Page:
Kuwait Opens Door for Ethiopian Domestic Workers
Ethiopia has lifted a ban on its citizens travelling to Kuwait as domestic workers.
The African country enacted the ban five years ago after allegations of abuse of workers in Kuwaiti households. An Ethiopian delegation met officials in Kuwait this week to negotiate the new arrangement between the two countries.
It comes amid a shortage of domestic staff in Kuwait since the Philippines stopped its citizens working there. “We aim to open the door to the recruitment of Ethiopian workers to fill the deficit of domestic servants and reduce prices,” Gen. Talal al-Maarifi, head of Kuwait’s General Department of Residency Affairs, said in an interview with Agence France-Presse.
An estimated 15,000 Ethiopians are currently working in Kuwait, despite the ban. Last year, an Ethiopian woman was filmed falling from a seventh-floor apartment in an apparent suicide attempt. Her employer was arrested for failing to prevent the bid.
Separately, Kuwait’s commerce industry set the price of hiring an overseas domestic worker at KD 990 ($3,267), the Kuwait News Agency reported.
Couple Sentenced to Death for Killing of Domestic Worker
Kuwait’s overtures to Ethiopia come after a Syrian woman and Lebanese man were sentenced to death in absentia for the killing of domestic worker Joanna Daniela Demafelis, whose body was found stuffed into their freezer in February this year.
The Kuwait court sentenced Nader Essam Assaf and his wife Mona Hassoun to death by hanging. Assaf is being held in Beirut, while Hassoun is in custody in Damascus.
The discovery of Demafelis’ body – a year after it is believed she was killed – sparked a diplomatic crisis between Kuwait and the Philippines. The Philippines quickly evacuated 10,000 of its overseas workers who had overstayed their visas when the case came to light and enacted a ban on travel to the Gulf country for work.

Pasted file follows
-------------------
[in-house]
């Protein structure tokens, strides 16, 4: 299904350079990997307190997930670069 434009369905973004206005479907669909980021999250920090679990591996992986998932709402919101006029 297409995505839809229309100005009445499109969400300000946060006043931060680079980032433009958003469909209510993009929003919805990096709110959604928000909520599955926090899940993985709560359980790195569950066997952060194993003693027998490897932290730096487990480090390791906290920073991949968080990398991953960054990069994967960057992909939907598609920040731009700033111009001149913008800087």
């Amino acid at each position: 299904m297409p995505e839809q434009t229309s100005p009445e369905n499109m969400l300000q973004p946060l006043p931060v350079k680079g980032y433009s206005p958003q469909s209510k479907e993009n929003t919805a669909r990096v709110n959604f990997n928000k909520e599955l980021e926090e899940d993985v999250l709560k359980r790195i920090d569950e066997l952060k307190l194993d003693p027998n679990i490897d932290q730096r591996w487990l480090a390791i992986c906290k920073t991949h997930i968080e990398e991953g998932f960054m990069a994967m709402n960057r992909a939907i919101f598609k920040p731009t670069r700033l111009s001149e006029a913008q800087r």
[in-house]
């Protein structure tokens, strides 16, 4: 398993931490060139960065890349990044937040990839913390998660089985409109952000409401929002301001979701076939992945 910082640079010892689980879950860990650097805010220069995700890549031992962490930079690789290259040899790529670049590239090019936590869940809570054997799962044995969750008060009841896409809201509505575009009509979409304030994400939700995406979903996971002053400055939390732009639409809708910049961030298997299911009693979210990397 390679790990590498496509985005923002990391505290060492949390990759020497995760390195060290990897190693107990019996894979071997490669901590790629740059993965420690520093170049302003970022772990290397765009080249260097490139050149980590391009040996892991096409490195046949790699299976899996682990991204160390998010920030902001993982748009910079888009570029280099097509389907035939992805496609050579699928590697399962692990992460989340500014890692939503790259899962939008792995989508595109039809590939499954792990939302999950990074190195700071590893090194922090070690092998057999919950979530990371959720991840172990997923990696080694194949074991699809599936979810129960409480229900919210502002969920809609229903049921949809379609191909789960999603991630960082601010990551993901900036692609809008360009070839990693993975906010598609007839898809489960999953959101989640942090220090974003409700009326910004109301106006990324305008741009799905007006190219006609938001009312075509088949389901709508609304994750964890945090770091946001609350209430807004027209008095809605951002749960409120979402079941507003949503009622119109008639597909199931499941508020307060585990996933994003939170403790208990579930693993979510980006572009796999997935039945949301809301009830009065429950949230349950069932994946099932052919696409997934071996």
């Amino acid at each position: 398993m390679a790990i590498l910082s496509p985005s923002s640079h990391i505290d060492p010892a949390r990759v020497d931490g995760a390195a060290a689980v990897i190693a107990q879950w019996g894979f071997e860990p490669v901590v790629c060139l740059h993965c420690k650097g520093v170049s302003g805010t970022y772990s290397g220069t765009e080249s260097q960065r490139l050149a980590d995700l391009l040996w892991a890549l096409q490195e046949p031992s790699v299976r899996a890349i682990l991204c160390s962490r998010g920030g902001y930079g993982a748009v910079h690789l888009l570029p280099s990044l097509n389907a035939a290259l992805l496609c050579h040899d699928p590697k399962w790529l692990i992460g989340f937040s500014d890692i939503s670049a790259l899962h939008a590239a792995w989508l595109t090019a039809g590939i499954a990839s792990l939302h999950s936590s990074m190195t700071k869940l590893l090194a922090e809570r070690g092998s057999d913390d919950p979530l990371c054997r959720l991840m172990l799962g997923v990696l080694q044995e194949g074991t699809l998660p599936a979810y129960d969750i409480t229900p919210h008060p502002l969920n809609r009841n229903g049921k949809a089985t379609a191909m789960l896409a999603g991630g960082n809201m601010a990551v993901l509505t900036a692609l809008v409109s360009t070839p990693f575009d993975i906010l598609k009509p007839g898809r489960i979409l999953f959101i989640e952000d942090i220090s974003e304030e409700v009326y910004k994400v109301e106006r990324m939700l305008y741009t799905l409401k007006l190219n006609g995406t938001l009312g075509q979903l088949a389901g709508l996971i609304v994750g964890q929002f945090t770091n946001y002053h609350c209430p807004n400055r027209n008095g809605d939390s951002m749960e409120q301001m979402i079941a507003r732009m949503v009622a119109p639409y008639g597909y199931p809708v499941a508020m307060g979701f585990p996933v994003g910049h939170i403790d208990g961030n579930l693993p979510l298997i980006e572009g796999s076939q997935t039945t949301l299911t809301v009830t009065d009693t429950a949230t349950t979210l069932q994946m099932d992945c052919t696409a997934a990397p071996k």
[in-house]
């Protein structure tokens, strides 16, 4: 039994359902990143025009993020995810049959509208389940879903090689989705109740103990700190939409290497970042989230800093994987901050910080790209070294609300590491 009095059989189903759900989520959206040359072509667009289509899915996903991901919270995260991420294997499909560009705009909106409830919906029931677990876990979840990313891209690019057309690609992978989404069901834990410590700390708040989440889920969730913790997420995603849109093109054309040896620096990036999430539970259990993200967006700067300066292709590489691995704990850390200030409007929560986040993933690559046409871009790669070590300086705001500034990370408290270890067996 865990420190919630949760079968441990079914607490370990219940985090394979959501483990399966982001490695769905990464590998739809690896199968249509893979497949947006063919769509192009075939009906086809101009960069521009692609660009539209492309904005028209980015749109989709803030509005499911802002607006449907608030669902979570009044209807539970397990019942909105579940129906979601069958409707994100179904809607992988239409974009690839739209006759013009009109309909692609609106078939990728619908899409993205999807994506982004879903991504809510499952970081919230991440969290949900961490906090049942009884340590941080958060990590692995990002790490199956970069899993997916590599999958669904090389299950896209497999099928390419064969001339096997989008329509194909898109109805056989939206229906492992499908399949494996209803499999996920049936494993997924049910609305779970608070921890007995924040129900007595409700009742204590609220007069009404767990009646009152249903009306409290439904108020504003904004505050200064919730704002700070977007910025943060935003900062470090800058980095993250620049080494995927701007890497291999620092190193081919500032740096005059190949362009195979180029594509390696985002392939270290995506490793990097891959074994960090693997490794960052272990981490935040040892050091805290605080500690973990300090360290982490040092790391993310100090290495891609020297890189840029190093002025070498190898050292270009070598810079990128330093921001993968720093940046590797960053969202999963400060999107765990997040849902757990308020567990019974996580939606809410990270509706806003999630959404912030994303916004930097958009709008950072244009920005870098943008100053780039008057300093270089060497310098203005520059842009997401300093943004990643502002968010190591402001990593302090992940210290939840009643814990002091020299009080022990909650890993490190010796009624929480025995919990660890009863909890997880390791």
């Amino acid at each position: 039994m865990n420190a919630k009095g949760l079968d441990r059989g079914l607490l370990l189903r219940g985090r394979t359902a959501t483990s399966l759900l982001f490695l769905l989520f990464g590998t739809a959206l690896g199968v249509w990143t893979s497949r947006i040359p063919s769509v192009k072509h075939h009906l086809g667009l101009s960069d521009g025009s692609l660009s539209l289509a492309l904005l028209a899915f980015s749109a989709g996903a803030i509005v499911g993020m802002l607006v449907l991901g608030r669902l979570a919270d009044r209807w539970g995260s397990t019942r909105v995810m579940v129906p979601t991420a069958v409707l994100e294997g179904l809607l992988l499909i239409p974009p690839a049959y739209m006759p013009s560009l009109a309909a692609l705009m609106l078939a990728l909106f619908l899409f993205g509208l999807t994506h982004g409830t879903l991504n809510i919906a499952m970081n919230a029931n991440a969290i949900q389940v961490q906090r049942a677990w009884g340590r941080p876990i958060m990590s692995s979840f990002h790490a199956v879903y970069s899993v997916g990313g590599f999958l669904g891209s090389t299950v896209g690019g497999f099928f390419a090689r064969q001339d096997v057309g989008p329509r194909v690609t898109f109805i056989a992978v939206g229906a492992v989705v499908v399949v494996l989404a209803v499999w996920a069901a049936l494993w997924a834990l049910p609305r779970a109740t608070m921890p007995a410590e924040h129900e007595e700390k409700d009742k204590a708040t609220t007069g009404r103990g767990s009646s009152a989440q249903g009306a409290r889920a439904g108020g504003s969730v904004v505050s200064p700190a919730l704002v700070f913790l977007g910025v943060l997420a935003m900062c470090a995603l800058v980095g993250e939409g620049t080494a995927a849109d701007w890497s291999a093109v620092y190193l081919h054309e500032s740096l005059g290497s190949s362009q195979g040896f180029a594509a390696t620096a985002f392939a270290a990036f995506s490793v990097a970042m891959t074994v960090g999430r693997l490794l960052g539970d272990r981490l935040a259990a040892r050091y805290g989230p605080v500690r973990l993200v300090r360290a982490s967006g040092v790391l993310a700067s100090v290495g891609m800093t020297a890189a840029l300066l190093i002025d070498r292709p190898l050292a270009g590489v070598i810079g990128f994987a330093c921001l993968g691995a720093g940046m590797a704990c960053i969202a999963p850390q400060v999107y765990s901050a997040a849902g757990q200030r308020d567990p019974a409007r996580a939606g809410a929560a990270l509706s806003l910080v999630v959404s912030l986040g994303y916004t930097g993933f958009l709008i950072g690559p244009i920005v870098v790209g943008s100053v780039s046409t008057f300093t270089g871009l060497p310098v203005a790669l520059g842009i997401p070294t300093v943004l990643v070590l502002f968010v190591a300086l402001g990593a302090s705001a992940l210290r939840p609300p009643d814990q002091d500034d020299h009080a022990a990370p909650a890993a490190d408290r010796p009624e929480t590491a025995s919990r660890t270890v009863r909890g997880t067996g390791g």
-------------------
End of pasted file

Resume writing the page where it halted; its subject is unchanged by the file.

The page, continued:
“I will sell my soul to the devil to look for money so that you can come home and live comfortably here,” President Rodrigo Duterte told Filipino citizens after Demafelis’ body was found.
U.K. Assesses Full Extent of Gender Pay Gap
The size of the United Kingdom’s gender pay gap has been revealed as companies released data on what men and women earn.
The U.K.’s median pay gap is 18.4 per cent, but the figures reveal a wide variation between companies, 78 per cent of which pay men more than women. The largest gaps were in construction, finance and education.
The window for companies to report their gender pay gaps expired on Wednesday. It is the first time organizations with more than 250 employees have had to publish individual gender pay gap data under mandatory reporting laws. The BBC reported that 1,557 companies missed the deadline and could face unlimited fines.
- The Washington Post: How a Maid Found Dead in a Freezer Set off a Diplomatic Clash Between the Philippines and Kuwait
- Stanford Social Innovation Review: Rethinking Women’s Work in India
- Reuters: Women Lead Push for Rights in Bangladesh’s Fashion Factories
- Institute for War & Peace Reporting: Afghan Women Fight for Inheritance Rights